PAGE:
The drone trapping just ain't making it...seeing DFWV and/or PMS for a week or two...gotta do something,never been into counting mites so I just look at the tray and say that's pretty good or,that's pretty bad kinda.But mostly they have looked pretty good.I know,I know...
I did the sugar blaster last summer but I have 20 2&3 deep stories this year,a job,and a family.
Just not possible.
So I got a bucket of Apiguard.
Then I learned from others here that the smell lingers for a year!
I opened it tonight to check out the smell,and while not as bad as I imagined,it doesn't smell too great.
Then I read the instructions.
And was more confused.An e-mail to Landis International 3 weeks ago is still unanswered.
I hoped some of you that have tried(or been investigating)this product would be able to help me understand.
Q1;phamplet states "do not treat during honey flow" followed by "do not use the product when the maximum daily temperature is lower than 60 deg.F"
Here in upstate N.Y.we had a flow all summer,and the fall flow is started,and will go till frost,and then it would be a gamble the daytime highs would consistantly reach that.I can really only count on one more month of temp's like that.It is as likely as not to snow here for Columbus Day.Which is the time the treatment takes(2x2 week applications).
What to do?Maybe 1(2 week)treatment and winter OA?
And,why not treat during a flow?I will remove the suppers.Does it get into the brood nest honey?
Q2;phamplet states"small and wintering bee colonies and nuclei require one dose of 25g gel only"
I winter all my colonies.I don't get the wintering part of that.Any thoughts.
And,I could think of some others...like they explain the 1/4" shim procedure,and then they say to close the hive? I'm gonna think they mean just replace the cover.But someone else might take them literally.Hey,could happen.
The instructions are kinda weak,if you ask me.
They probably are worried they might confuse us,LOL.
And if you would care to offer your opinion on the stuff,that would be great.
Thanks for reading all this,I appreciate it.
Just take off the honey supers and treat [img]smile.gif[/img] I got some apiguard in the hive right now.
You dont waunt to have on supers while you treat humm... listerine flavored honey yuck!
I constructed a 3/8 x 3/8 inch spacer which roughly looks like the outer rim of an inner cover. I placed it on top of the top box where I placed the Apiguard. Then I placed an inner cover on top of that, giving a space of around 3/4 inch above the frames. The bees have room to reach the Apiguard; the fumes go down to the brood nest and not up to an empty super.
Right now it seems to be working well. I found countless mites on the mite board, checked the Apiguard yesterday and it was over 1/2 eaten.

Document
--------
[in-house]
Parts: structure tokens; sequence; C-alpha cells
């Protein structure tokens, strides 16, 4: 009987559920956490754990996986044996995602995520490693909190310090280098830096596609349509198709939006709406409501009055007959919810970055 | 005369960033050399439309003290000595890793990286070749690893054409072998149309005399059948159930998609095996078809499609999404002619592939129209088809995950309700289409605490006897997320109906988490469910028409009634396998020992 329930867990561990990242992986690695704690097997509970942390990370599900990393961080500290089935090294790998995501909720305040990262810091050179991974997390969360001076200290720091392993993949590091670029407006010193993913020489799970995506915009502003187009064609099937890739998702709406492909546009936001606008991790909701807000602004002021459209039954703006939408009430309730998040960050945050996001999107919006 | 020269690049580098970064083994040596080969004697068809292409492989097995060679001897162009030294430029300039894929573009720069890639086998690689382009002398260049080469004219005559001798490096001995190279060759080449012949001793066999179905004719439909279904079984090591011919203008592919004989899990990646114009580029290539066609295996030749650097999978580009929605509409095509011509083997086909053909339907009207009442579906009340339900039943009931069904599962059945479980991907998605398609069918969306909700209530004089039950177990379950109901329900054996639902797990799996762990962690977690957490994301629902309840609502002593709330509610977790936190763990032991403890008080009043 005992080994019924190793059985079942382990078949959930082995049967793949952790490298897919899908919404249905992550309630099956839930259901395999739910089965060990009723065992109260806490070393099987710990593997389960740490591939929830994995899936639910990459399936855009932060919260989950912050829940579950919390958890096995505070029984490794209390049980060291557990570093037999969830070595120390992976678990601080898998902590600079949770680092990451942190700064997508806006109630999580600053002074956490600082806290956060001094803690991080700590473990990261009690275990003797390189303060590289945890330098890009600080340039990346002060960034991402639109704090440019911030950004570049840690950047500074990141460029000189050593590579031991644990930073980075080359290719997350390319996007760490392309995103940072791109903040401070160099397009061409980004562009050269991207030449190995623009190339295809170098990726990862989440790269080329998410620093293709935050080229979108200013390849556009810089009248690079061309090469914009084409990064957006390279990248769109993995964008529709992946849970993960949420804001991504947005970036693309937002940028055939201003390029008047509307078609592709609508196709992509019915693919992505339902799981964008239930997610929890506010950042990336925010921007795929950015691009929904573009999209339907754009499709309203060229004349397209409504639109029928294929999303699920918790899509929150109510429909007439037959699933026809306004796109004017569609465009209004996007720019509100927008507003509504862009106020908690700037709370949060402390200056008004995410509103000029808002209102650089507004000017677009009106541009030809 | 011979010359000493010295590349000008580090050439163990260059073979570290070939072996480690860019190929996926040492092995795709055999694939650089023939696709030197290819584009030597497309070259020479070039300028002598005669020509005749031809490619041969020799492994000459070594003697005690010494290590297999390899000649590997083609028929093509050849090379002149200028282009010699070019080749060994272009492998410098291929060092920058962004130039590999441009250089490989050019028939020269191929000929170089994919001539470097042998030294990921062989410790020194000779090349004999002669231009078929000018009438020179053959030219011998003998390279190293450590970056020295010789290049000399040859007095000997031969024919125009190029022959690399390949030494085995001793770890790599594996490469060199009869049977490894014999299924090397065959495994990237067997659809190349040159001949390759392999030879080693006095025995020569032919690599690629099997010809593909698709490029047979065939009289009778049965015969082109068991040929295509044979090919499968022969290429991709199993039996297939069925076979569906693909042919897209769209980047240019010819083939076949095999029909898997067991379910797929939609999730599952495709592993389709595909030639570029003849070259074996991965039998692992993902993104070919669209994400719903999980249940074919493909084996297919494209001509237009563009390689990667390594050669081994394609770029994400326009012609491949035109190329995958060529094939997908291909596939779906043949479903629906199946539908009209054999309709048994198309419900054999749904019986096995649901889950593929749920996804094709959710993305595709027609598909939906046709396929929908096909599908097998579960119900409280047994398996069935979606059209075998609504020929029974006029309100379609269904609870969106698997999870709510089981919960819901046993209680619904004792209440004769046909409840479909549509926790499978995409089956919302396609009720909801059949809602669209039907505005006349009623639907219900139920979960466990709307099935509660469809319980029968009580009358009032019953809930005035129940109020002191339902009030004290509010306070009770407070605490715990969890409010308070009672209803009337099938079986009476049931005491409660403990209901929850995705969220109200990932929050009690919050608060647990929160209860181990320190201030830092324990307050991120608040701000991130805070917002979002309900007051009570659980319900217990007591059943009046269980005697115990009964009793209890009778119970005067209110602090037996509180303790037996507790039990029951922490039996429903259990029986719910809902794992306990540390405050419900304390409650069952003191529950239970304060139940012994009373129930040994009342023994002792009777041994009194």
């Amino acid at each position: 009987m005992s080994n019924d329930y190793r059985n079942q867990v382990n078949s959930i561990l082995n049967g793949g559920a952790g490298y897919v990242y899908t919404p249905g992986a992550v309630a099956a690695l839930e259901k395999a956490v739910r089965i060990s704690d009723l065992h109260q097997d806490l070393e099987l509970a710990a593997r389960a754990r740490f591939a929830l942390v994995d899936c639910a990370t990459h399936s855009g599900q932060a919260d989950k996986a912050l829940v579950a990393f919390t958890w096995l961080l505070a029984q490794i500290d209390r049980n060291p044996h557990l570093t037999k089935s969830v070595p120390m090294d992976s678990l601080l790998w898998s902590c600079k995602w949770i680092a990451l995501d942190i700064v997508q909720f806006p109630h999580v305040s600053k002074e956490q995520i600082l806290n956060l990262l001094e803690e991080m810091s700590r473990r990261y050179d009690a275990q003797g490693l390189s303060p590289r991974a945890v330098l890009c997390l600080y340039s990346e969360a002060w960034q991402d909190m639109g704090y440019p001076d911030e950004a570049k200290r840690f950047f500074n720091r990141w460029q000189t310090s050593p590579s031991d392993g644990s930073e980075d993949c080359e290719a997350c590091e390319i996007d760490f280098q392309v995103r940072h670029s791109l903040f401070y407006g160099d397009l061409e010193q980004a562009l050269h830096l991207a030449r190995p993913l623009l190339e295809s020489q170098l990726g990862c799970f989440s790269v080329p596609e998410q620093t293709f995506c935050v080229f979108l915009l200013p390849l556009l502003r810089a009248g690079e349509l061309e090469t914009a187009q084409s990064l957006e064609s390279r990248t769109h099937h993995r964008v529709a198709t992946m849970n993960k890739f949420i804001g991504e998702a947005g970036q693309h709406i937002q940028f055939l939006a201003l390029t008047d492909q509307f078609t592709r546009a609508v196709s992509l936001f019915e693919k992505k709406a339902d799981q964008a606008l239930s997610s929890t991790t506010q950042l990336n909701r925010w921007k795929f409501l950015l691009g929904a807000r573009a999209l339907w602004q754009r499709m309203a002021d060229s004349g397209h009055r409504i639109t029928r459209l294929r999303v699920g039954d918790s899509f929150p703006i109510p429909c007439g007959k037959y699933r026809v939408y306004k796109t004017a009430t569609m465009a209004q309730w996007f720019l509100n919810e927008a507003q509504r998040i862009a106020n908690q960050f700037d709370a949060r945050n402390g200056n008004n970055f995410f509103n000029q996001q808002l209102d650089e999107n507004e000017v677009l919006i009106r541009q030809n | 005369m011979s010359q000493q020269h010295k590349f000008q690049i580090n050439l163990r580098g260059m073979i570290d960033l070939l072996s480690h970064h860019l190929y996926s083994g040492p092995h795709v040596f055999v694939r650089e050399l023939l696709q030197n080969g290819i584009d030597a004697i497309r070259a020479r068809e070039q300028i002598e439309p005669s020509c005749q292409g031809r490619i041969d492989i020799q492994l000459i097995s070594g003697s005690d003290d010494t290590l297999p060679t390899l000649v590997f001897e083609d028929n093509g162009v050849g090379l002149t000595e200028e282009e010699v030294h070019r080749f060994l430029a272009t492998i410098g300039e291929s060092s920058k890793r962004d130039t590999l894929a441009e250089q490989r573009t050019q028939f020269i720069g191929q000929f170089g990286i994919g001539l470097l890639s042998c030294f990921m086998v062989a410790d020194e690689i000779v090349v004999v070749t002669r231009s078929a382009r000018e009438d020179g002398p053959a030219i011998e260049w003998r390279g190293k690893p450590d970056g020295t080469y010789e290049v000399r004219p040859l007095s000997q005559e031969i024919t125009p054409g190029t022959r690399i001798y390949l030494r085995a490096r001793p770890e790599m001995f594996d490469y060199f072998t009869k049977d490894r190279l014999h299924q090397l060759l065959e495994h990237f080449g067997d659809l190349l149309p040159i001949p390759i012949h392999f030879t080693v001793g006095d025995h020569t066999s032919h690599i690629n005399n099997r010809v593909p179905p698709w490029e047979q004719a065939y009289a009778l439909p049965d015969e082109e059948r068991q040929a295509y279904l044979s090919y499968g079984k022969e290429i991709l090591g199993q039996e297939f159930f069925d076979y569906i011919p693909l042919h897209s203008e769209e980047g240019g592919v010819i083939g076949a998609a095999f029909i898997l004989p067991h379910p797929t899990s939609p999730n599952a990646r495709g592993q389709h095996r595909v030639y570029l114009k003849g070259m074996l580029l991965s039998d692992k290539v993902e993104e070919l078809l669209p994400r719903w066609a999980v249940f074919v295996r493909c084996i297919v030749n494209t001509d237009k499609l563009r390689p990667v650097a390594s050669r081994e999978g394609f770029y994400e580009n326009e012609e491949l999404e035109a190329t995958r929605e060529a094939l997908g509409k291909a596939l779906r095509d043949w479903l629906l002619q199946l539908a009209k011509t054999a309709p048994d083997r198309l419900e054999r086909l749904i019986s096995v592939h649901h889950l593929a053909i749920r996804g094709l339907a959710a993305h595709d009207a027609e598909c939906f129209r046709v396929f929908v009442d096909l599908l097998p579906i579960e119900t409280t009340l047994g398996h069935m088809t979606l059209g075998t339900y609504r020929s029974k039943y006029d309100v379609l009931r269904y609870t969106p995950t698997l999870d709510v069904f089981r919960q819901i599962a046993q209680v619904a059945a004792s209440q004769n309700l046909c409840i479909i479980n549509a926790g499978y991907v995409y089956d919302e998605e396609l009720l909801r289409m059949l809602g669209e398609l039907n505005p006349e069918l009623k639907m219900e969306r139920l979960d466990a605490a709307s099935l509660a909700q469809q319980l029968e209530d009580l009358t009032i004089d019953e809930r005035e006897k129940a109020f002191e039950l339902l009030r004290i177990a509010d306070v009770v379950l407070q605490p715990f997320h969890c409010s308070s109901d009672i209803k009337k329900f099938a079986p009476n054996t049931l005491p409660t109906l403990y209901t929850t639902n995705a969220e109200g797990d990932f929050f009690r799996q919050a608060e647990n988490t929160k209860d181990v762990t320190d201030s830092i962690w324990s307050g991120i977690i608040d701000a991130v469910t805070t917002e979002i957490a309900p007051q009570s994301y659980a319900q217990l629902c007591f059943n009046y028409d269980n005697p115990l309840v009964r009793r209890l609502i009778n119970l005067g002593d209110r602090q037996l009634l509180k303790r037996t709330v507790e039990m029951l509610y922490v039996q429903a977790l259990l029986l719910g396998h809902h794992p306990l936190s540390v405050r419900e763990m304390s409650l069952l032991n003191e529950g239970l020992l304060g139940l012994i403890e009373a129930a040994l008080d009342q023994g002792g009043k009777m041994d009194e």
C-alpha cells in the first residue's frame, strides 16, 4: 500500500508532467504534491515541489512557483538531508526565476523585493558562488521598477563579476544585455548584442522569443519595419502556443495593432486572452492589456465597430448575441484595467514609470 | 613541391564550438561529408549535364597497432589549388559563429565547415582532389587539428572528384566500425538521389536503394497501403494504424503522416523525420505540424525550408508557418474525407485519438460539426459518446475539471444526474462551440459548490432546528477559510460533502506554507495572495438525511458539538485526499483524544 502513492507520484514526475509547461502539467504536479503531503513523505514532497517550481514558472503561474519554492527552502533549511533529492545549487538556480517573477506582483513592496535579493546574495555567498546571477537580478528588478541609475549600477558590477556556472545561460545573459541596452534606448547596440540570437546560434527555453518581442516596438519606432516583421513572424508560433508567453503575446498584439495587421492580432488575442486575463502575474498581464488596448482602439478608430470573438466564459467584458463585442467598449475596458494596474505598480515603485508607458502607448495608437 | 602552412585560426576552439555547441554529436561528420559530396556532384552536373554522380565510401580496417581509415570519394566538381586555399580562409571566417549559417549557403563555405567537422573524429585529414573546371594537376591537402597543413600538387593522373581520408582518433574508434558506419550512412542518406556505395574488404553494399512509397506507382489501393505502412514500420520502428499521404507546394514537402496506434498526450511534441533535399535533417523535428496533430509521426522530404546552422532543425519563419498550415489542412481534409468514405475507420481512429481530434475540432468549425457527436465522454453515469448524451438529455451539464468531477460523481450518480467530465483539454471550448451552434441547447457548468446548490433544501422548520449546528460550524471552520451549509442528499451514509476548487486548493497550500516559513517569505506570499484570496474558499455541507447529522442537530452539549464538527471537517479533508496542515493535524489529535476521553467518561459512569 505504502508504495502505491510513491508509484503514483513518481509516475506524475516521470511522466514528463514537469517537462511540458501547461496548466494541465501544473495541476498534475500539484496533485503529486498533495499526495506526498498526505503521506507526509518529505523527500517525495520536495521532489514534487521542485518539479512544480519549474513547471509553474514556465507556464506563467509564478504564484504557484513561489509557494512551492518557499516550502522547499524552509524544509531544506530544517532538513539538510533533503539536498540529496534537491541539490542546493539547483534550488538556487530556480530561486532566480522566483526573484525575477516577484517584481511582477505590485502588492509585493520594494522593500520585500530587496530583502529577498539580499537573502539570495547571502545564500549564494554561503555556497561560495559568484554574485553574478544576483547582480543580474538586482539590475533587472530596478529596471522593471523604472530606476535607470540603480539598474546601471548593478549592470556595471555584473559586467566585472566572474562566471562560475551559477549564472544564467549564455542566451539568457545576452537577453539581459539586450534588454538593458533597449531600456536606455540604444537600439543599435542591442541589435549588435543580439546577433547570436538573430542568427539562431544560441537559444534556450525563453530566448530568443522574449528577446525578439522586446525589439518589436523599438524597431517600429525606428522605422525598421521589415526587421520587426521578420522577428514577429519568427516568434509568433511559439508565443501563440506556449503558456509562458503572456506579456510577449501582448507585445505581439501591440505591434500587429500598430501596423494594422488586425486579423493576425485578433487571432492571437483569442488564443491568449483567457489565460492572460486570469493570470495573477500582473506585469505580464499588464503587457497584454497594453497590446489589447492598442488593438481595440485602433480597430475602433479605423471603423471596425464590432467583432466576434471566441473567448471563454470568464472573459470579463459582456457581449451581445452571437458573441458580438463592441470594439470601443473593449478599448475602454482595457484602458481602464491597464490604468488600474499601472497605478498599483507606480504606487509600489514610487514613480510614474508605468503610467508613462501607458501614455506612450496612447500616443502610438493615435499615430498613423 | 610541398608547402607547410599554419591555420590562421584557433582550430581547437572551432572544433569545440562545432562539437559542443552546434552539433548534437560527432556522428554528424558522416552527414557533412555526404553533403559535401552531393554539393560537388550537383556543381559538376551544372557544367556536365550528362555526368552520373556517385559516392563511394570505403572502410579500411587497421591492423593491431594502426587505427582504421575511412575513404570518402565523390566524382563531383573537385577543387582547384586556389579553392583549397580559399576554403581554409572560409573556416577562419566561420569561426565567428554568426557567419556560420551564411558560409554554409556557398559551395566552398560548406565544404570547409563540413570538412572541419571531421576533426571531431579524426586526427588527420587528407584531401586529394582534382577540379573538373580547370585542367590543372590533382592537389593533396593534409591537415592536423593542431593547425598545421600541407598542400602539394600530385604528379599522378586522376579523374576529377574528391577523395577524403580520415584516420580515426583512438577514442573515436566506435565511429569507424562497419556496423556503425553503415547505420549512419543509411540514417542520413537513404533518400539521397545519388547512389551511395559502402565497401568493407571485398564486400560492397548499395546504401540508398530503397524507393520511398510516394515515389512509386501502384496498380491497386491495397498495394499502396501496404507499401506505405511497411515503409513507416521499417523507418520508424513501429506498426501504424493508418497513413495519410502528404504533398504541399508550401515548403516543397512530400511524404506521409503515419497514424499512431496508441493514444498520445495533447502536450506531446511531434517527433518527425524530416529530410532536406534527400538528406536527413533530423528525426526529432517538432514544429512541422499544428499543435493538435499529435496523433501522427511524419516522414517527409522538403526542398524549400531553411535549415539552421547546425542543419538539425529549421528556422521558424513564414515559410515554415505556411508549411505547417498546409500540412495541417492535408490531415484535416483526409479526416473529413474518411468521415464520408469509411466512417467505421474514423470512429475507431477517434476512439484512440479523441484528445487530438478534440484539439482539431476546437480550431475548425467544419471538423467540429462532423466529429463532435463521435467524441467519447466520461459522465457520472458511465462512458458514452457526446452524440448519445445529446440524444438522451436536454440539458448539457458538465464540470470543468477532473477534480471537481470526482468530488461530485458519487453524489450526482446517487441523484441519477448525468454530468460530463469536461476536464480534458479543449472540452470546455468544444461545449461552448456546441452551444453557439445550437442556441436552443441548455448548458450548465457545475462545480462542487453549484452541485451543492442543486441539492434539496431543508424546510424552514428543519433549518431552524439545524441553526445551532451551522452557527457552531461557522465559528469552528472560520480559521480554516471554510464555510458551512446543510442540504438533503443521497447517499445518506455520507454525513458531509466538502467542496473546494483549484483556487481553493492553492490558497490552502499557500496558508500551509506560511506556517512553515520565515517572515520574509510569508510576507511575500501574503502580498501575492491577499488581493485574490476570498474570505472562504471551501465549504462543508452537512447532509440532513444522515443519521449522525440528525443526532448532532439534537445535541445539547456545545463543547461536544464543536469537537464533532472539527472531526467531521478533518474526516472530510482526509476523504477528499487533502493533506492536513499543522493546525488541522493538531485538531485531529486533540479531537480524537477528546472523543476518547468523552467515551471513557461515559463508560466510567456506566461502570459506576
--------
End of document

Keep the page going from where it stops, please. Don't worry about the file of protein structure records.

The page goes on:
Yes, it has a pungent odor, but now too bad. Our honey season is over (Willamette Valley in Oregon), so there is no problem here with putting on supers until spring. However, I won't treat with Apiguard in the spring because I don't want any thyme odor in the honey.
Hope this helps!
>Q1;phamplet states "do not treat during honey flow" . . .
Do NOT use when you are collecting honey or if you expect to collect soon. If you have removed your honey supers, you could apply treatment now, but dont collect honey in the fall. When mis- applied, Thymol can affect the taste of honey.
>lower than 60 deg.F . . .
Means do NOT use when its cold (late fall/winter)
>small and wintering bee colonies and nuclei . . .
Key word is "small". The amount applied "normally" to an "average" size colony is 50 grams. A "small" cluster or nuc requires less.
>1/4" shim procedure . . .
Space MUST BE PROVIDED above the gel to allow bees access to the product, they will try to remove it. Distribution of the gel depends on the house cleaning bees transporting it around the hive during the removal process. Gel helps diffuse the product evenly, efficacy is prolonged, colony disturbance is minimized, and temperature dependence is reduced. Works both by contact and fumigation.
>they say to close the hive . . .
Be SURE to CLOSE (insert sticky board) SBB.
I was concerned the thymol might somehow affect the winter stores.
The above reference takes me to a thread in queens&queen breeding...Might be me...I am not a computer guy
When I called BetterBee info before I actually ordered the stuff,I asked them IF I was wintering in a 2 1/2 story configuration,and down the road I decided to use the 1/2 story as a super (without the honey that had been exposed to the apiguard)if that would be O.K. The lady put me on hold and checked with someone else but quickly assured me that would be alright.
Recived this from Dr. Max Watkins this week
Dear Mr Dempsey,
The 2 x 50g treatment is good for a single brood or for a double brood. If you use more than two brood boxes then a further dose is often needed. The 25g treatment is useful for treating small colonies (nucs or small wintering colonies). At daytime temperatures, as you report of 103F I would try 2 x 25g or maybe 3 x 25g (See the attached list of FAQs and answers on Apiguard).